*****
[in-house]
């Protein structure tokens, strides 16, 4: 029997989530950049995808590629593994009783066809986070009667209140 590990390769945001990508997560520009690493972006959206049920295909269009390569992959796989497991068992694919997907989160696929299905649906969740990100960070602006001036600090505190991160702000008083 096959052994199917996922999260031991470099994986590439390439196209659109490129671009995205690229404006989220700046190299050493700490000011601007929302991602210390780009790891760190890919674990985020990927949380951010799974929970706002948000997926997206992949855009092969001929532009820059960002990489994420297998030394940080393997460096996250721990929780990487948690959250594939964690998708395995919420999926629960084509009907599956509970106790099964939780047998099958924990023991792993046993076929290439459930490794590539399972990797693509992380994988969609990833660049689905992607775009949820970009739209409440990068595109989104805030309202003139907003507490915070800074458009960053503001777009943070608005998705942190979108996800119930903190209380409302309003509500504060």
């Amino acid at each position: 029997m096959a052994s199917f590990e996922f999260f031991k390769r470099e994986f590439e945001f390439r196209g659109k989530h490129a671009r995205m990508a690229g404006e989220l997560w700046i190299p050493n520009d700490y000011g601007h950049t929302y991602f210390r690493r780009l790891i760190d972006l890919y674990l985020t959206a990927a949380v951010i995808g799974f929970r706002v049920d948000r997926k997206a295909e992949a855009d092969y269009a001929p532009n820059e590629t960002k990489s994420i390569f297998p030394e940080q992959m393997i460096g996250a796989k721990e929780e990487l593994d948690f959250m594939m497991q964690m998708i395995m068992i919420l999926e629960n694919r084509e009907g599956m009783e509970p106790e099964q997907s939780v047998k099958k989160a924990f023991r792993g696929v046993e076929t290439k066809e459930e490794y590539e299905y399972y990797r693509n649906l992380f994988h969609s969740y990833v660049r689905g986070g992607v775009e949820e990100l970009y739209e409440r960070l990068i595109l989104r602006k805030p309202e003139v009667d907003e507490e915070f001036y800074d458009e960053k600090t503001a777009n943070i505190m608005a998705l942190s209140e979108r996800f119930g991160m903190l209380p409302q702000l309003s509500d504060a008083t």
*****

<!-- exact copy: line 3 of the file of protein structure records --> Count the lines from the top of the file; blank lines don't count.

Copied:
């Amino acid at each position: 029997m096959a052994s199917f590990e996922f999260f031991k390769r470099e994986f590439e945001f390439r196209g659109k989530h490129a671009r995205m990508a690229g404006e989220l997560w700046i190299p050493n520009d700490y000011g601007h950049t929302y991602f210390r690493r780009l790891i760190d972006l890919y674990l985020t959206a990927a949380v951010i995808g799974f929970r706002v049920d948000r997926k997206a295909e992949a855009d092969y269009a001929p532009n820059e590629t960002k990489s994420i390569f297998p030394e940080q992959m393997i460096g996250a796989k721990e929780e990487l593994d948690f959250m594939m497991q964690m998708i395995m068992i919420l999926e629960n694919r084509e009907g599956m009783e509970p106790e099964q997907s939780v047998k099958k989160a924990f023991r792993g696929v046993e076929t290439k066809e459930e490794y590539e299905y399972y990797r693509n649906l992380f994988h969609s969740y990833v660049r689905g986070g992607v775009e949820e990100l970009y739209e409440r960070l990068i595109l989104r602006k805030p309202e003139v009667d907003e507490e915070f001036y800074d458009e960053k600090t503001a777009n943070i505190m608005a998705l942190s209140e979108r996800f119930g991160m903190l209380p409302q702000l309003s509500d504060a008083t």